First published in Vie Magazine as, Privacy, Please! History and Creativity are Alive at the Coral Casino. Photos provided by The Coral Casino Beach & Cabana Club
In private homes in Montecito, paintings of the Coral Casino Beach and Cabana Club hang as a tribute to days gone by. “The Coral” or “The Casino” as it’s called by true locals – since rumors suggest it was intended to be a gambling establishment – has been one of the most exclusive private clubs in California for almost a century. The story behind it is pretty juicy.
Robert Odell, the main shareholder of the Pacific States Savings and Loan Company who acquired the Santa Barbara Biltmore Hotel in foreclosure in 1935, was a native Nebraskan whose boisterous personality rubbed Santa Barbara country clubs owners the wrong way. Instead of vying for approval, Odell redesigned the hotel’s former Biltmore Beach Club into the Coral Casino Beach and Cabana Club as a private place for affluent families and the Hollywood elite. He built a larger than Olympic-size saltwater pool, a thirty-foot high dive was installed, and in front of two-story cabanas, steam-heated sand was used for decking. Today, the high dive and sand are gone, but glass double-doors open to a more modern scene where an intimate world of California glamor and intrigue still remain.
One treasure from the Odell years was hiring Hal Boucher as the resident photographer. Hal was to the Coral Casino what Bill Cunningham was to the New York Times. He captured a revolving door of families and celebrity members, including Bing Crosby and Zsa Zsa Gabor and famous visitors like Clark Gable, Greta Garbo, and Benny Goodman, Gregory Peck, Rock Hudson, Lana Turner, and Ronald and Nancy Reagan. Even the Kennedy’s called Hal to take photos while vacationing on their honeymoon nearby. In personal photo albums, debutants pose for Hal in long white dresses with handsome escorts on the former dance floor under the stars, and his iconic images of swan-divers still float around the internet and inspire to this day. Since 1948, Hal came to work every day until sickness befell him in the last year of his life in 2019.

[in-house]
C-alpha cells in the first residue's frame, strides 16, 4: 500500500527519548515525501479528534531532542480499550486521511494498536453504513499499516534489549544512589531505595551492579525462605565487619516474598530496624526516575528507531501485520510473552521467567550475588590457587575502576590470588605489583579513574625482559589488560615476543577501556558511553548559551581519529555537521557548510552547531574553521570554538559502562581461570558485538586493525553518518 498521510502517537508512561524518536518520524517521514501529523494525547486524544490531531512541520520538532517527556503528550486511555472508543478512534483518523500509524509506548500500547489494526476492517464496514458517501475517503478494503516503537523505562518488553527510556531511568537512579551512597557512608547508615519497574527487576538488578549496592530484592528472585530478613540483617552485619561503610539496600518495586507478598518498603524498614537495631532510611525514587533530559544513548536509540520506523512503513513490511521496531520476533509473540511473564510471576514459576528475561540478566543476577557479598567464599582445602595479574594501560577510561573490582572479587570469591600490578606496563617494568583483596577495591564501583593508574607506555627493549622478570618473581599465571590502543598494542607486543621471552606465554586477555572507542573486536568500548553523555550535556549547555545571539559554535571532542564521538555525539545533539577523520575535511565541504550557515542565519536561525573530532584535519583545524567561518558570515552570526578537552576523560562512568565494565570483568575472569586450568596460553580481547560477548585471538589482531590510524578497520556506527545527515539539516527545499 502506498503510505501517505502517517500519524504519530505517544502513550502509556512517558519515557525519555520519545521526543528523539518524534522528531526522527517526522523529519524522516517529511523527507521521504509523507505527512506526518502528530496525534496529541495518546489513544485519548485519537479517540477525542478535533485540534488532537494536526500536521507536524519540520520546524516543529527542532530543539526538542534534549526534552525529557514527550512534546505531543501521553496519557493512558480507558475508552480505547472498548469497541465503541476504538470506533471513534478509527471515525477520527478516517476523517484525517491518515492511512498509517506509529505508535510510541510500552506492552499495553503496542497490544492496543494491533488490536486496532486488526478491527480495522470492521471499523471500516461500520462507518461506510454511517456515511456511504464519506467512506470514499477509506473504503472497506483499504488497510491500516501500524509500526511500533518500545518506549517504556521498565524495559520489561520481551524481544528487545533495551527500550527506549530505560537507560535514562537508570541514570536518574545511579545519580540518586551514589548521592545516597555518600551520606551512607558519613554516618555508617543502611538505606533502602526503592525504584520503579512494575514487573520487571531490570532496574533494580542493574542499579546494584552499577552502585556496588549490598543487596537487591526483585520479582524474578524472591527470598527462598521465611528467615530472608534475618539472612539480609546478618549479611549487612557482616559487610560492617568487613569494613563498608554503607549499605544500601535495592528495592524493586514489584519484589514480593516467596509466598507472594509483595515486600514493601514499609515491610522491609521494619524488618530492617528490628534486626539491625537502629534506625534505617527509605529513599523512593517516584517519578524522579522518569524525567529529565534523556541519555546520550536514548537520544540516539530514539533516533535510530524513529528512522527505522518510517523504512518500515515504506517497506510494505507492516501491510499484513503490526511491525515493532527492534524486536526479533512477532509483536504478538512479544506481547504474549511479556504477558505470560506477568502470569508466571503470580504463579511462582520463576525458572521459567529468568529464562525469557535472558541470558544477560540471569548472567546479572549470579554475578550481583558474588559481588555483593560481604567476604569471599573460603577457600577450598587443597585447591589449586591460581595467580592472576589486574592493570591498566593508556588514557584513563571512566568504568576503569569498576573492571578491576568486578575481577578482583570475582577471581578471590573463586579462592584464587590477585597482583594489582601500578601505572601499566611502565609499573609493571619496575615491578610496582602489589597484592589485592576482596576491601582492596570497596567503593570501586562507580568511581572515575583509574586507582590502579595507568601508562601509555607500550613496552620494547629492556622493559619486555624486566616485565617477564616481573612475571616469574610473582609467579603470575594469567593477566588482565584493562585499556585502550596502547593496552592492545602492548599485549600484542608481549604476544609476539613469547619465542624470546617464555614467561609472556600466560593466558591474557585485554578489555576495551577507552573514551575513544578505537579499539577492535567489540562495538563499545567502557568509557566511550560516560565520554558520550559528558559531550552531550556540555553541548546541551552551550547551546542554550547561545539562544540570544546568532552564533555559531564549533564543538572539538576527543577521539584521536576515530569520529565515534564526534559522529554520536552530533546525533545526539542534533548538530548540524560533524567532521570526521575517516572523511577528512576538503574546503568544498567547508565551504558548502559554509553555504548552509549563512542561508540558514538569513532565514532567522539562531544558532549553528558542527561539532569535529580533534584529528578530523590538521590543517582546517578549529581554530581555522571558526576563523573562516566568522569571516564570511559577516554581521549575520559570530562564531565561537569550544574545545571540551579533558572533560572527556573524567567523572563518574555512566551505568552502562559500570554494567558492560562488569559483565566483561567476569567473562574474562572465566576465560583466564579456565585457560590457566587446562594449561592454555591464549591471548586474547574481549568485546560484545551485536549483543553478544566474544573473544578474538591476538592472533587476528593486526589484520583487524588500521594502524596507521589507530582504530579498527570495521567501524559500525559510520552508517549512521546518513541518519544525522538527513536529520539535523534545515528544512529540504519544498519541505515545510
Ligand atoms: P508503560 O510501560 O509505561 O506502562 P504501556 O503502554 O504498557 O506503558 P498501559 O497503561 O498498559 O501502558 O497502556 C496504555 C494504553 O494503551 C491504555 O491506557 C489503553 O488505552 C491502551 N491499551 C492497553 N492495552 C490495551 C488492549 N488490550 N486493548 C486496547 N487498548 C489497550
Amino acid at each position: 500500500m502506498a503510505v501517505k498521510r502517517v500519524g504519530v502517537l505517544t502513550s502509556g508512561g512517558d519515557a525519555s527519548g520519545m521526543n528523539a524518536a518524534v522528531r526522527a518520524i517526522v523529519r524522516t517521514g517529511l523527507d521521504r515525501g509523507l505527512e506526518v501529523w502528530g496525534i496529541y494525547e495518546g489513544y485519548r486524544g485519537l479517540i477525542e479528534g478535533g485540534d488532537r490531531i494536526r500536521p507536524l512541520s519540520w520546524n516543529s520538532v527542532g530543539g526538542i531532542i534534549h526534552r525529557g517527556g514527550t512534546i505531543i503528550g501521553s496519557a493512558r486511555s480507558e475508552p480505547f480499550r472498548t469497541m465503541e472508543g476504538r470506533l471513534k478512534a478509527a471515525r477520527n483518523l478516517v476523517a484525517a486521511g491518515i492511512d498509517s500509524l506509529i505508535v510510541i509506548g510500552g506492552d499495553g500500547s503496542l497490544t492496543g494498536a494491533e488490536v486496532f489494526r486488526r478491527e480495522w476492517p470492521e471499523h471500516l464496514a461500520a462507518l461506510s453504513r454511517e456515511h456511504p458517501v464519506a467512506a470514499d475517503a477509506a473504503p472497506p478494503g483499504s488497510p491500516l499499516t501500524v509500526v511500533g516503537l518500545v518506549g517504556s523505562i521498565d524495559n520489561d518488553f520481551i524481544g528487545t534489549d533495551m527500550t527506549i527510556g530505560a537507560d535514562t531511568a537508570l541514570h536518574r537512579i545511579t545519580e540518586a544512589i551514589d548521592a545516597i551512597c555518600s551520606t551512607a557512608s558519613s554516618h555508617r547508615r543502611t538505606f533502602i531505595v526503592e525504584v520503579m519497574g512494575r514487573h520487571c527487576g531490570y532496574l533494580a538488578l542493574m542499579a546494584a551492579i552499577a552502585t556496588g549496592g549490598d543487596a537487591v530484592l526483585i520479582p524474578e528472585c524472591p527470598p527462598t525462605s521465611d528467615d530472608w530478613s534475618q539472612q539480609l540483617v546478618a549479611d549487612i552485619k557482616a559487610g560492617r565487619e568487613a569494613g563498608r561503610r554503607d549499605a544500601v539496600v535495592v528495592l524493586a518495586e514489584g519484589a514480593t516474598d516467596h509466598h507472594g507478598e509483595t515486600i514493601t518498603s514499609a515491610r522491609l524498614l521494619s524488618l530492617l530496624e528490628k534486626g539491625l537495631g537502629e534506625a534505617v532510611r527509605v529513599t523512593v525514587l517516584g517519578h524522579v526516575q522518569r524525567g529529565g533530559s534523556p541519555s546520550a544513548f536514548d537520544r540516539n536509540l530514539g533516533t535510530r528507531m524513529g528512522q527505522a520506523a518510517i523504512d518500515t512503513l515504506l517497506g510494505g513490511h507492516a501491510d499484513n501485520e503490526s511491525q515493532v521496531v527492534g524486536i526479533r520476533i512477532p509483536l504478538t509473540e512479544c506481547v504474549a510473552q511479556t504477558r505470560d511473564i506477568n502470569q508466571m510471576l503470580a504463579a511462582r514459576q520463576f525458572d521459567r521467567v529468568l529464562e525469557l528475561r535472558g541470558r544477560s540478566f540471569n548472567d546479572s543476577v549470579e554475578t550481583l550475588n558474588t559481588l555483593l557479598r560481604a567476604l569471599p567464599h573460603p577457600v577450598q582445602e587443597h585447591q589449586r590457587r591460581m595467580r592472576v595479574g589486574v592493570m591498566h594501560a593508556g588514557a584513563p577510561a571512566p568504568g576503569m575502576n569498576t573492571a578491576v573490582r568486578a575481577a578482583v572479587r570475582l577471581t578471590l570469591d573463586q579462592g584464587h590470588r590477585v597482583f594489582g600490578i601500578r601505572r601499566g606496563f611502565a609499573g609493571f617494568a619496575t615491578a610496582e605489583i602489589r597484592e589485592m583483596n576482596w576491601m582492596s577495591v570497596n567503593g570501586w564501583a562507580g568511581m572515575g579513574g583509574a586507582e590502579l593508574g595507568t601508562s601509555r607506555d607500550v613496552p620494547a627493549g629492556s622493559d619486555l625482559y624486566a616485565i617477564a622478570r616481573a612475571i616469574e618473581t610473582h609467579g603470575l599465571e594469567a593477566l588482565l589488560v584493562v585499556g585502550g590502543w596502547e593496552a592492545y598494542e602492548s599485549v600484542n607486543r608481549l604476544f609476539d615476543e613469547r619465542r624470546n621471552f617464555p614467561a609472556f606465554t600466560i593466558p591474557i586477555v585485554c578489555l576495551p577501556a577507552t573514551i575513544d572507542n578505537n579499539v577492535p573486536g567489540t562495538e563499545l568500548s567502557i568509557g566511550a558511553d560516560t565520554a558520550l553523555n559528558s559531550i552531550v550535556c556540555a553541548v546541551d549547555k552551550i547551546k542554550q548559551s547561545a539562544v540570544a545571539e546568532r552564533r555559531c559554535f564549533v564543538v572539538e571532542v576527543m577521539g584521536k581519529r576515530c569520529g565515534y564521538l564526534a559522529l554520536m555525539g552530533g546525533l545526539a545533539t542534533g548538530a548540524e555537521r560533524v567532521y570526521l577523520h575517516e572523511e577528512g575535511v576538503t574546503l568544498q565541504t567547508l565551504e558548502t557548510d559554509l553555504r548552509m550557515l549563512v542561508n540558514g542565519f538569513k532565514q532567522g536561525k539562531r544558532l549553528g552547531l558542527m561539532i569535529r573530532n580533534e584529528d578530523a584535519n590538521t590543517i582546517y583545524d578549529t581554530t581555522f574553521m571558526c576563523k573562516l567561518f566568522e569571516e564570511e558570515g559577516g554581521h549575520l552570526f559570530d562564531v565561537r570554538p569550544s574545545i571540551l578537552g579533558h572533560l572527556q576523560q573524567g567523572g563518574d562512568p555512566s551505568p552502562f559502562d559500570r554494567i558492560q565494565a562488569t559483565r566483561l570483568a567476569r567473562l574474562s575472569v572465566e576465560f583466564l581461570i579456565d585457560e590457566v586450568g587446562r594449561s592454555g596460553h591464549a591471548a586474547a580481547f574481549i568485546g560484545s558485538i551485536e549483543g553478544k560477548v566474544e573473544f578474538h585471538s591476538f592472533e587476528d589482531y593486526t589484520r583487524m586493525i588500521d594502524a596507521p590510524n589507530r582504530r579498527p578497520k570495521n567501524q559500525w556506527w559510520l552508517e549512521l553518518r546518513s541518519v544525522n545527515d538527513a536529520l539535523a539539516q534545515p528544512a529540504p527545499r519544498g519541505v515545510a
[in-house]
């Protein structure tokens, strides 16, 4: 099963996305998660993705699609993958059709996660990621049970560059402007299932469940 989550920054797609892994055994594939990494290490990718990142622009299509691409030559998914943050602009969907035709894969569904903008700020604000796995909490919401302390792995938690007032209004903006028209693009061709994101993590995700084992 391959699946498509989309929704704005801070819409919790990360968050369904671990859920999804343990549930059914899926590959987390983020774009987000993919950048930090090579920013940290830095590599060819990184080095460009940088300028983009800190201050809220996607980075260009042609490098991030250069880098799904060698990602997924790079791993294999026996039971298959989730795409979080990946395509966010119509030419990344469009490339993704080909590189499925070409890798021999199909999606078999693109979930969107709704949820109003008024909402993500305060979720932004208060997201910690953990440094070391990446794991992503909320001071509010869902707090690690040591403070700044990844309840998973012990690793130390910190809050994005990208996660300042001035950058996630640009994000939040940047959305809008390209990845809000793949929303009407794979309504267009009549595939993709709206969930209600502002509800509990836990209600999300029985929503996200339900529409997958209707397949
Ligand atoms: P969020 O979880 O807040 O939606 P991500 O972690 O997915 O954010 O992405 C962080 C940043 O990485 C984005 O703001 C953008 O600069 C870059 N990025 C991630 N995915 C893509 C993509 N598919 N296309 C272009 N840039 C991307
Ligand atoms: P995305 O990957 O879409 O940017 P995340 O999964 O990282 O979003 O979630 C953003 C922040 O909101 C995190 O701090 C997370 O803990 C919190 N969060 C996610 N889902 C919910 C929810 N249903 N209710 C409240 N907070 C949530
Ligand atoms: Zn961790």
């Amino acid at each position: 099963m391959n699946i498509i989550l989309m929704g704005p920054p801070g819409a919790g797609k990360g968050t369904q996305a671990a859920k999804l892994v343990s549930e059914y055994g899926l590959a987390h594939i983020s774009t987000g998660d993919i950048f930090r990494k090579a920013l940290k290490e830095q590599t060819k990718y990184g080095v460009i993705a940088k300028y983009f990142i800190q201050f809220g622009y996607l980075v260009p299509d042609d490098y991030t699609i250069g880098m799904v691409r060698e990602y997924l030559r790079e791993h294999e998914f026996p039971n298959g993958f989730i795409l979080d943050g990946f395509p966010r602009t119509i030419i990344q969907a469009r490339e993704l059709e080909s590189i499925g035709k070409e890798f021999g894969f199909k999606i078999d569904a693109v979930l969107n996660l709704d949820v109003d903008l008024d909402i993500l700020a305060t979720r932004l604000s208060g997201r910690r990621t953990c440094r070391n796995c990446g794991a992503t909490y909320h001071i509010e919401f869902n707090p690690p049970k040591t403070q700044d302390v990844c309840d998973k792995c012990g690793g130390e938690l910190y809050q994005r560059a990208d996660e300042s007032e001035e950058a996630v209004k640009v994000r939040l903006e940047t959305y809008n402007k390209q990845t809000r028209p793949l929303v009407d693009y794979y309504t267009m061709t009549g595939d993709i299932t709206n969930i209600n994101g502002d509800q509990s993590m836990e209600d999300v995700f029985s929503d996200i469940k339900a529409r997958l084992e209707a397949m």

The bulk of the staff worked at the Casino for decades, and it’s those personalities who gave the Coral Casino a small-town feel. For example, Hedi in the front office was known for running a tight ship, and it was she who decided (not the parents) if young boys were too grown to enter into the locker rooms with their mothers. Or Trudy, “with the big red hair,” who ran the snack bar, The Raft, and would chase you out if you were caught inside without a towel, wetting the floor. “The Raft is where everybody gathered, and you didn’t have to dress up,” Daphne Moore said, a Coral Casino member since the forties. “You could have ice cream and cheeseburgers and just be happy.” The Raft’s menu offered simple fare such as chips, milkshakes, or the “Mickey Mouse,” a classic peanut butter and jelly sandwich. Hot fudge Sundaes were served later in the day, but braver souls sipped the “Whale Watcher,” a powerful rum drink ordered at the poolside bar. Daphne drifts back to fond experiences she shares with her family even now – not only did she and her brother take swim lessons in the iconic saltwater pool, but her children and grandchildren did as well. Daphne’s family is just one example representing four generations at the Casino.